Tuesday, January 09, 2007

I Have a Hunch I’m Right

Have you ever met somebody to whom you took an immediate dislike, but you couldn’t quite put your finger on why? I’ve had this happen more than once, and in every case, as I got to know the person better, my initial impression proved right — the guy turned out to be some flavor of scumbag. Trusting my hunches was a valuable skill back in my college days, when I supported myself by working in bars in the less-savory parts of town.

I’ve read that hunches often pan out because they amount to your subconscious mind making connections of which your conscious brain is not aware. And today, the BBC reports on a new study that seems to confirm this: snap decisions are sometimes better than decisions you take time to think about.

University College London found making subconscious snap decisions is more reliable in certain situations than using rational thought processes. Participants in the study were given a computer-based task and performed better when they were given less time to make their decisions. . . . Ten volunteers were shown a computer screen covered in over 650 identical symbols, including one rotated version of the symbol. They were asked to decide which side of the screen the rotated image was on. Given a fraction of a second to look at the screen, the subjects were 95% accurate. But when they were allowed to scrutinize the image for over a second, they were only 70% accurate. . . .people and animals were designed subconsciously to recognise and fixate on anything out of the ordinary as it could help to identify and escape from predators quickly, and so has an evolutionary advantage.

If I’d written this story, I would have said we “evolved” to notice things out of the ordinary, rather than that we were “designed” to do so, but I have a hunch I’m being too nitpicky.

21 Comments:

Anonymous smartass sob said...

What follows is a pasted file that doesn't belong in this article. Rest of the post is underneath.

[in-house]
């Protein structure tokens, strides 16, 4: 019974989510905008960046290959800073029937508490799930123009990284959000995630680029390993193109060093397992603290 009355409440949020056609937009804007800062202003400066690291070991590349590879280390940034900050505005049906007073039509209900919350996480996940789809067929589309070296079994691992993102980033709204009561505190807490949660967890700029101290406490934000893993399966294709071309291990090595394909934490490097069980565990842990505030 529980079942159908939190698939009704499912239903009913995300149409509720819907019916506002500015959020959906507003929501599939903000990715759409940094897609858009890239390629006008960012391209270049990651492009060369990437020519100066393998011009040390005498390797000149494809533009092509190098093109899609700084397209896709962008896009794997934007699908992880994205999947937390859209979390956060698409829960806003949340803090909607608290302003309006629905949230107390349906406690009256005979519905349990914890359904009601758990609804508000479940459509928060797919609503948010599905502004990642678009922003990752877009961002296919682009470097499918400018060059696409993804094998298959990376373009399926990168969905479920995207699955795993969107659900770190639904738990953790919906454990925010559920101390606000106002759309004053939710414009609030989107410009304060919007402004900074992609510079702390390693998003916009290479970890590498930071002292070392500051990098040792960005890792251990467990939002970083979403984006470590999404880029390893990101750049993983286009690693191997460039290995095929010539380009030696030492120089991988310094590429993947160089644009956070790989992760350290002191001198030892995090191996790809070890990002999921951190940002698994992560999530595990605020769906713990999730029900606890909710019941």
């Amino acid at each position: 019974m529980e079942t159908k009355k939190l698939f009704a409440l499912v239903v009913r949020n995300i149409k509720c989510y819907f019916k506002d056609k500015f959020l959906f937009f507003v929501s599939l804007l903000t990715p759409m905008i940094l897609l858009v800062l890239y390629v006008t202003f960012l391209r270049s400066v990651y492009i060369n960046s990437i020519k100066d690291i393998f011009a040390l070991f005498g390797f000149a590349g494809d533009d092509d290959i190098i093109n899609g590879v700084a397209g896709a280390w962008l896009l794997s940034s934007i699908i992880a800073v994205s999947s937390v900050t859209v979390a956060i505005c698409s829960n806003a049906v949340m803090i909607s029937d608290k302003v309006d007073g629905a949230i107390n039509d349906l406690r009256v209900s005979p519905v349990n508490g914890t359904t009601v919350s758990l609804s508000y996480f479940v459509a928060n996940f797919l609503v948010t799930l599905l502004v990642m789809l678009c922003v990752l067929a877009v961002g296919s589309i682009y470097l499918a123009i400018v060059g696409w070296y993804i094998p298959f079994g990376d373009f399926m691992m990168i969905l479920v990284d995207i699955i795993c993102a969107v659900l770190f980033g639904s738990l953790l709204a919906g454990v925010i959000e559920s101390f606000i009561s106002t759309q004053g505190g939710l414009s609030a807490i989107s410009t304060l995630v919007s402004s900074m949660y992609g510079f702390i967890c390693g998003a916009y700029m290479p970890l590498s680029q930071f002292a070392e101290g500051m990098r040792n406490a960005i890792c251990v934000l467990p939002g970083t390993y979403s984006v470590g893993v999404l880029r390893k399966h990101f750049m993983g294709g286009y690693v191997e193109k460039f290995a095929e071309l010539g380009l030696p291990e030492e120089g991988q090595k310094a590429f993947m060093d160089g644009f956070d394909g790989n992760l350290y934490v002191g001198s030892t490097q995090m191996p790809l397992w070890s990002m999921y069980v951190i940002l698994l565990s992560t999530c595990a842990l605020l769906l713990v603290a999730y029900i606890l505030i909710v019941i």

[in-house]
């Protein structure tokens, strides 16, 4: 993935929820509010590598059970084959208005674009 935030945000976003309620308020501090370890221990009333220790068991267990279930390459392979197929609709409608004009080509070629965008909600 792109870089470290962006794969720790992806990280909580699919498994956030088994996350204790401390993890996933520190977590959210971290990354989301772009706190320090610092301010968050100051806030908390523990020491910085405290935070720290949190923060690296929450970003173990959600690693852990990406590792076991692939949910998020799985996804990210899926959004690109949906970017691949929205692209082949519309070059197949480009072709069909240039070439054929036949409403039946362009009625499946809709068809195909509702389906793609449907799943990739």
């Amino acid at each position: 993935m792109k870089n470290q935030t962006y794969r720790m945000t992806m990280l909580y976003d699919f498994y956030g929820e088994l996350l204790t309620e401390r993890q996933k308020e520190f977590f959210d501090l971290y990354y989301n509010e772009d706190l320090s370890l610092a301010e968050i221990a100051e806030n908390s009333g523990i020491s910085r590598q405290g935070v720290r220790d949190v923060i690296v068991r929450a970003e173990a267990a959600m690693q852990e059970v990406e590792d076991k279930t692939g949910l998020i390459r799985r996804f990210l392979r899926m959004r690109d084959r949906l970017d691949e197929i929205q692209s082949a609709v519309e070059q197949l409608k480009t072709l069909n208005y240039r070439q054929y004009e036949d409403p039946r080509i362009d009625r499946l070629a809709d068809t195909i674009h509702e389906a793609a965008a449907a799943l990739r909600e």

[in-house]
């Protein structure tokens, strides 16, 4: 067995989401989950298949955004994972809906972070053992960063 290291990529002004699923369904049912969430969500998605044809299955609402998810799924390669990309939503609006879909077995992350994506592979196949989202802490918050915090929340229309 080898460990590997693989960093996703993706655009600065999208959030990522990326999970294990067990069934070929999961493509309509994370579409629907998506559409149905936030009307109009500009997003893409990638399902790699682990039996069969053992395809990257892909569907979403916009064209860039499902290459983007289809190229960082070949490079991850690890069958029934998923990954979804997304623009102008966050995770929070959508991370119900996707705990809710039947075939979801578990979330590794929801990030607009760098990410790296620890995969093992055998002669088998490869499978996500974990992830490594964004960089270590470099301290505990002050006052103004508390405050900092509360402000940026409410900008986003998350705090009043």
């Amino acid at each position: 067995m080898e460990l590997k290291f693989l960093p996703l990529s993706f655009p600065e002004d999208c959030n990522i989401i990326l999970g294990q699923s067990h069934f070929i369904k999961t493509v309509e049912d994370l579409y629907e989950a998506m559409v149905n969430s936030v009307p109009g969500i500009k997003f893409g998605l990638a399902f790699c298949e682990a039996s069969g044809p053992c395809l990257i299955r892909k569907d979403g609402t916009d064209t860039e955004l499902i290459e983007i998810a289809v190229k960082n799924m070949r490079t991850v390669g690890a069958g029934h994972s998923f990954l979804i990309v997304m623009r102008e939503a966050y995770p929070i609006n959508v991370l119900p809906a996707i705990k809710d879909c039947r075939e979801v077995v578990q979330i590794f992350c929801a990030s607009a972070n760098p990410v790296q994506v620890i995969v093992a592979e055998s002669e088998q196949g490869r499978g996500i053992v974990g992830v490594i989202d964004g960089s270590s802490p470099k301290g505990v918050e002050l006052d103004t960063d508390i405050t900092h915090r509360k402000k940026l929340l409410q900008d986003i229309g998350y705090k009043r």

" the guy turned out to be some flavor of scumbag."

Interesting that males would come to your mind first in this context. Aren't woman ever scumbags? Or are they just plain bag bags?

;-)

11:32 PM  
Anonymous smartass sob said...

I DO know that the plural of "woman" is spelled "women". (Sigh)

But to actually comment on the topic at hand: I would submit that those "snap decisions" are more likely to be right, if the person making them already has a bunch of relevant knowledge or experience.

12:10 AM  
Blogger Anne O'Neimaus said...

@smartass sob: I would submit that those "snap decisions" are more likely to be right, if the person making them already has a bunch of relevant knowledge or experience.

Which explains why so many of us do poorly at "gut feelings" about probability - especially the probability of extremes (like the chances of winning the lottery). We just don't generate much actual/useful experience in this field.

6:14 AM  
Blogger Anne O'Neimaus said...

This comment has been removed by a blog administrator.

6:24 AM  
Blogger Anne O'Neimaus said...

Totally off-topic, but of interest to those who post URLs in BLOGs:

http://tinyurl.com/

Just encountered it on another BLOG. Very cool idea.

6:26 AM  
Blogger Jennifer said...

Women are often scumbags, Smartass, but not the type who hung out in the bars where I worked in college.

6:39 AM  
Anonymous NoStar said...

Jennifer,
Evolving is too slow a process. The need was immediate so the skill was designed in.

8:40 AM  
Anonymous Brad Warbiany said...

anne,

Start playing poker. You'll get used to the world of probabilities...

6:13 PM  
Anonymous A Moose said...

Women are often scumbags, Smartass, but not the type who hung out in the bars where I worked in college.

I won't ask.

There is a guy who wrote a book about paying attention to your internal radar, which escapes me at the moment. His point was that we all pick up on signals from others. Wait a minute..."The Gift of Fear" is the name, guess there's still some processing capacity in my balding head. Good book.

Totally off-topic, but of interest to those who post URLs in BLOGs:

http://tinyurl.com/


Yep, very good thing. Also works for newsgroups, and general emails. I've used it for a couple years.

4:37 AM  
Anonymous Anonymous said...

If you treat people you perceive as "scumbags" anything like you treated Horace recently, then you are merely turning your hunches into self fulfilling prophecies. That is not intuition. that is merely the pot calling the kettle black.

8:19 AM  
Blogger Jennifer said...

Dave or Gary, whichever you are, grow a backbone and post your whining under your real name, rather than hiding behind anonymity.

11:57 AM  
Anonymous A Moose said...

Who the fuck is a Horace? What the hell is a Gary or Dave? Nobody tells me anything around here!

(personally identifiable whining)

1:27 PM  
Blogger Jennifer said...